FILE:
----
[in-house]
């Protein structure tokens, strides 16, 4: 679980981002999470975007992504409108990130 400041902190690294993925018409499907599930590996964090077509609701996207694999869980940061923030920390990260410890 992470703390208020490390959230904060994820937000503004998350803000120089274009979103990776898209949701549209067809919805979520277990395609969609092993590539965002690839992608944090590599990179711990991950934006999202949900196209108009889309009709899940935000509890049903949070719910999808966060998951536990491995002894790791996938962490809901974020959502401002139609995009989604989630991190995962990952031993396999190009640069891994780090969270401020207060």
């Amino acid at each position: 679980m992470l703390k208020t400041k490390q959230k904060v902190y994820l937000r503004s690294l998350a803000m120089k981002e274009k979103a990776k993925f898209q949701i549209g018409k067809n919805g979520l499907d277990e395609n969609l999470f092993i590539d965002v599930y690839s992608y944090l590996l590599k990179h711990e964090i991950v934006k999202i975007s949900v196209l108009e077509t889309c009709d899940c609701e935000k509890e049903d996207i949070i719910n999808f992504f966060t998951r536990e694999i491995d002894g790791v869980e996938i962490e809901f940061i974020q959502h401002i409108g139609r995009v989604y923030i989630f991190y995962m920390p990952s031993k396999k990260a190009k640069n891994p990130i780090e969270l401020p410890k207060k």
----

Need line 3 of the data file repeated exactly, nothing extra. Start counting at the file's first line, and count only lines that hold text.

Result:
């Amino acid at each position: 679980m992470l703390k208020t400041k490390q959230k904060v902190y994820l937000r503004s690294l998350a803000m120089k981002e274009k979103a990776k993925f898209q949701i549209g018409k067809n919805g979520l499907d277990e395609n969609l999470f092993i590539d965002v599930y690839s992608y944090l590996l590599k990179h711990e964090i991950v934006k999202i975007s949900v196209l108009e077509t889309c009709d899940c609701e935000k509890e049903d996207i949070i719910n999808f992504f966060t998951r536990e694999i491995d002894g790791v869980e996938i962490e809901f940061i974020q959502h401002i409108g139609r995009v989604y923030i989630f991190y995962m920390p990952s031993k396999k990260a190009k640069n891994p990130i780090e969270l401020p410890k207060k």